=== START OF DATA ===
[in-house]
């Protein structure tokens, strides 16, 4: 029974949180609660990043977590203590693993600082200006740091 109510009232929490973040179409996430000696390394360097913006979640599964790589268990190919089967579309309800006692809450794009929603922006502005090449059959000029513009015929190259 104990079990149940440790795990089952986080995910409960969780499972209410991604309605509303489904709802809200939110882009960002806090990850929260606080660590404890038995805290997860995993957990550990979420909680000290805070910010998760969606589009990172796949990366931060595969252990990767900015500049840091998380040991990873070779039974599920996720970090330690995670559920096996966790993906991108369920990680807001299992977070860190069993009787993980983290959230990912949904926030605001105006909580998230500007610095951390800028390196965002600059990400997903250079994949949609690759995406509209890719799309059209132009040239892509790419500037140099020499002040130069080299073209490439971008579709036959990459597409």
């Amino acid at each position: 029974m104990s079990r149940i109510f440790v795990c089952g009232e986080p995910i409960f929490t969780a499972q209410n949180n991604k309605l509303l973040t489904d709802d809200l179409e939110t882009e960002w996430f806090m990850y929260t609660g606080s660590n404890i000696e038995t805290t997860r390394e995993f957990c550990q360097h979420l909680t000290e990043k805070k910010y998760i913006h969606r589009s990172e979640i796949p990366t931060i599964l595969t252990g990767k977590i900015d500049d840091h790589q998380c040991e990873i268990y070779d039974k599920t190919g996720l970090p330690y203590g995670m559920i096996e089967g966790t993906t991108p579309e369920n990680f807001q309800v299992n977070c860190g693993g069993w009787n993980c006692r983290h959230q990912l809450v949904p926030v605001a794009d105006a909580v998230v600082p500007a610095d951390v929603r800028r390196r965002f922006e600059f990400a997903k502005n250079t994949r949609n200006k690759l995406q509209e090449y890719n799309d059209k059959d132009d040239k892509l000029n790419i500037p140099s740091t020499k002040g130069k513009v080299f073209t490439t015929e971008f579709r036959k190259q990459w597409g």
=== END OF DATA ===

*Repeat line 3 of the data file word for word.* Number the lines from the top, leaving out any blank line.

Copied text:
């Amino acid at each position: 029974m104990s079990r149940i109510f440790v795990c089952g009232e986080p995910i409960f929490t969780a499972q209410n949180n991604k309605l509303l973040t489904d709802d809200l179409e939110t882009e960002w996430f806090m990850y929260t609660g606080s660590n404890i000696e038995t805290t997860r390394e995993f957990c550990q360097h979420l909680t000290e990043k805070k910010y998760i913006h969606r589009s990172e979640i796949p990366t931060i599964l595969t252990g990767k977590i900015d500049d840091h790589q998380c040991e990873i268990y070779d039974k599920t190919g996720l970090p330690y203590g995670m559920i096996e089967g966790t993906t991108p579309e369920n990680f807001q309800v299992n977070c860190g693993g069993w009787n993980c006692r983290h959230q990912l809450v949904p926030v605001a794009d105006a909580v998230v600082p500007a610095d951390v929603r800028r390196r965002f922006e600059f990400a997903k502005n250079t994949r949609n200006k690759l995406q509209e090449y890719n799309d059209k059959d132009d040239k892509l000029n790419i500037p140099s740091t020499k002040g130069k513009v080299f073209t490439t015929e971008f579709r036959k190259q990459w597409g």